Performance artists Nina Sarnelle and Scott Andrew take their work to a bigger stage with group. | Community Profile | Pittsburgh | Pittsburgh City Paper

Performance artists Nina Sarnelle and Scott Andrew take their work to a bigger stage with group.

"The idea is total control."

You're welcome: Performance artist Nina Sarnelle (pictured in character) prepares for visitors to her upcoming show group.
You're welcome: Performance artist Nina Sarnelle (pictured in character) prepares for visitors to her upcoming show group.

When Nina Sarnelle was a student at Carnegie Mellon University, some of her classmates in the Master of Fine Arts program conceived the challenge of designing a work tailored to someone's home. "The idea was to bypass the gallery system," Sarnelle recalls.

She was a performance artist, intent on synthesizing various skills she had been honing since childhood (music, acting, poetry, video production, etc.). But Sarnelle found a way to complete the assignment.

Via Craigslist, she sought people willing to host a week-long "performance" in their home, then connected with a Squirrel Hill family with two moms trying to expose their three kids to a broad range of art. One of the moms worked at CMU and was familiar enough with MFA artists to trust Sarnelle with a key and allow her to enter the home at random times. As the family went about its routine, Sarnelle silently blended into the fixtures, looking like a gymnast-ninja in a black leotard and facemask. "It was grown-up hide-and-seek," she recalls. "Every day, they were like, ‘Where's Nina?'" One day, she huddled on top of the refrigerator. On another, she stood behind a shower curtain. (Once family members spotted her feet, they "usually" detoured to another bathroom, she says.) For the duration of a dinner party, she quietly laid at the center of a table beneath a tablecloth.

Wire-thin Sarnelle, who wears a crown of wispy black and dyed-blonde hair, tends to spring the quirky and unconventional on audiences, no matter how large or small. On Oct. 5, as part of the VIA New Media & Music Festival, she and fellow CMU grad Scott Andrew are staging a collaboration called group. It's a crowd-participation project in which the two will rope spectators into their takes on communal activities ranging from sing-alongs to corporate team-building exercises and cult initiations. Publicity materials for group are deliberately ambiguous, asking, "A therapy session? A yoga class? An electronic music show?"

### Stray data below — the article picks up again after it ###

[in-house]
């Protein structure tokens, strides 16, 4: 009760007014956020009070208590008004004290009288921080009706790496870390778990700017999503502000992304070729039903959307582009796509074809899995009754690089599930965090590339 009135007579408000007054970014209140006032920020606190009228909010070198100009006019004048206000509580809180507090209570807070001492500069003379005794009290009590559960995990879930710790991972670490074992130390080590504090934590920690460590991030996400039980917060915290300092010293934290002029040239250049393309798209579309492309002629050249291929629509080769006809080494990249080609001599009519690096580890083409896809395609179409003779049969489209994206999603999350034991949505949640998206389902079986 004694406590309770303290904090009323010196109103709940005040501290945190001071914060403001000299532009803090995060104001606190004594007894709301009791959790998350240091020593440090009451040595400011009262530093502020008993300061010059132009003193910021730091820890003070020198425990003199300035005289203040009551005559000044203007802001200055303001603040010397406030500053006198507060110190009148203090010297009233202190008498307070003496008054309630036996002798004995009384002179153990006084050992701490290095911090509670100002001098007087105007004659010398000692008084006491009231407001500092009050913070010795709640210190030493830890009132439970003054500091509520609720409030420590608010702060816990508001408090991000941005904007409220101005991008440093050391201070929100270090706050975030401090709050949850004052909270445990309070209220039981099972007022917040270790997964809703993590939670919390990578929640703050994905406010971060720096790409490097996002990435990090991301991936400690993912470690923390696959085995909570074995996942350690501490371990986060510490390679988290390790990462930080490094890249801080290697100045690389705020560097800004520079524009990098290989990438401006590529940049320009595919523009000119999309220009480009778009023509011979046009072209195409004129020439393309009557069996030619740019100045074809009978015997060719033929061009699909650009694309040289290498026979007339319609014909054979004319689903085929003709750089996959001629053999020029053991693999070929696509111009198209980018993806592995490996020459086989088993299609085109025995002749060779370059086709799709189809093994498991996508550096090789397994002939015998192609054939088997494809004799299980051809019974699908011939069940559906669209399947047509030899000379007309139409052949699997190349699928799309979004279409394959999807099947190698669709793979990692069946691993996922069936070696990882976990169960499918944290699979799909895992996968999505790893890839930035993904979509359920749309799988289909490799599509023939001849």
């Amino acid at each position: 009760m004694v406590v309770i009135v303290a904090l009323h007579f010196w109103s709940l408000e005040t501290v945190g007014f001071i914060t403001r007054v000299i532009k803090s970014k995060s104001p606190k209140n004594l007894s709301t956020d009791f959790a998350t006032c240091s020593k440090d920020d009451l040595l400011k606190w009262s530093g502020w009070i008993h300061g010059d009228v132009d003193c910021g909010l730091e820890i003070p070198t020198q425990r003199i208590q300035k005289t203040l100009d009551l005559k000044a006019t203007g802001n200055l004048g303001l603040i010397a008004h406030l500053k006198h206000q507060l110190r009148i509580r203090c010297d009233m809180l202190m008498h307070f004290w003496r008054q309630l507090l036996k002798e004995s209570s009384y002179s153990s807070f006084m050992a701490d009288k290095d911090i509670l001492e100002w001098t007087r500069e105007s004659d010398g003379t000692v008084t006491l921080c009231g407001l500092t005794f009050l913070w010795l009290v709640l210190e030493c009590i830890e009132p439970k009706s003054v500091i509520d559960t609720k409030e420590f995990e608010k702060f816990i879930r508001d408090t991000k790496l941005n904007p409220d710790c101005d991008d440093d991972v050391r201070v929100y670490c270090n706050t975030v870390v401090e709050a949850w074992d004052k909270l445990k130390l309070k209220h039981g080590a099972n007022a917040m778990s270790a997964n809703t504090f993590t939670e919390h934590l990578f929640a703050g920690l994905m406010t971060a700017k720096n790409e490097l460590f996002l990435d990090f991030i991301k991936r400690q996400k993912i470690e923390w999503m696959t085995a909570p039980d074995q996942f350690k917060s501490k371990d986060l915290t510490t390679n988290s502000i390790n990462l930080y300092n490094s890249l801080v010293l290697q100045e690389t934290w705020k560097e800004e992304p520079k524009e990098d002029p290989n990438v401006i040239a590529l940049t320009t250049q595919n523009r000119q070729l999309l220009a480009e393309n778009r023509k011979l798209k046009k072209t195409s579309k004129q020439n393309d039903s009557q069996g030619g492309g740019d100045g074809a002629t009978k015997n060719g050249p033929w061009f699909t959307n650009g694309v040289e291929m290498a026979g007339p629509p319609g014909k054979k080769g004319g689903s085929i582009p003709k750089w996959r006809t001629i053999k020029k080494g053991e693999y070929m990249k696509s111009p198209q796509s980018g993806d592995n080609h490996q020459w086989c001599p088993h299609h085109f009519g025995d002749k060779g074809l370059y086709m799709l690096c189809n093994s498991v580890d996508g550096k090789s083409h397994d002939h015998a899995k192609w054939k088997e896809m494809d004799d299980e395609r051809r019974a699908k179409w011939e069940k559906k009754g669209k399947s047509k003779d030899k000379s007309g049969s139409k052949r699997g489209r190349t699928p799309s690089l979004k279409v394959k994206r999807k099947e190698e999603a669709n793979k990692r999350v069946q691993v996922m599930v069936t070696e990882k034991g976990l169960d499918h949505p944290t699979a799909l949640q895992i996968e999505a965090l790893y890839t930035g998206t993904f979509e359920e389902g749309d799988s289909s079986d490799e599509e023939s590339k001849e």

Center for Autosexual Reproduction
photo courtesy of the artist
from Sarnelle's Center for Autosexual Reproduction

"The idea is total control," says Andrew. "We will use every psychological trick to cue in people [to] what they're supposed to feel." This includes the subtle (blocking out the windows of Friendship's Alloy Studios to envelop the audience in the space) to the ostentatious (a giant inflatable shape to be pumped up during a deep-breathing exercise).

The expansive VIA is as close as the two artists have come to a venue in sync with their approach. More often, they slide the unusual through usual channels.


Take, for instance, Center for Autosexual Reproduction.

In 2011, developers of East Liberty's Bakery Square complex offered a space not yet ready for a business to artists (as self-conscious gentrifiers often do). Andrew and Sarnelle proposed turning the storefront into a mock clinic for a fictitious form of asexual childbearing.

"I think they assumed they'd just get the usual installation of paintings," says Sarnelle.

The artists outfitted the location as a clinic promising simply to "make you a child." If you visited during the few hours a week it was open, you entered a waiting room complete with brochures and a flat-screen TV playing an "infomercial." ("I don't have to worry about the pain. I don't have to worry about the mess, and the best part is it works!" says one smiling actress.) Then a "receptionist" (a CMU theater major) led you through a dark passageway into a coffin-sized space. A host of disembodied, latex-gloved hands would emerge from fixtures to poke and prod you. "Halfway through, there would be some kind of ‘emergency' and we would tell the person they would need to be reborn as the child they wanted," says Andrew. Cue a crawl down a tube meant to symbolize a birth canal, and then a "delivery" back to the parking lot. The center did promise to "make you a child," didn't it?

The Sisters of the Lattice, performance, dance, theater
photo courtesy of the artist
from Sarnelle's The Sisters of the Lattice

Their past projects could be experienced by only one person at a time. With group — co-presented with the Kelly-Strayhorn Theater's newMOVES dance festival — Sarnelle and Andrew seek to bring their approach to a crowd.

"The main thing we liked about it was the participatory component," says Mac Howison, a program officer at The Sprout Fund. Sprout contributed $5,000 to group and $1,000 to The Sisters of the Lattice, a 2012 multi-location performance piece in which Sarnelle and Agnes Bolt, another CMU art student, portrayed "willfully conjoined techno-mystics" wearing a single giant toga-like garment. (The nonprofit appreciated that Sarnelle filled out the application in character.)

group, Howison says, "actively pulls in audience members. ... Our goal with these kinds of grants is community engagement, and we've never seen a show like this, which so insistently demands its audience be a part of it."

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By Mars Johnson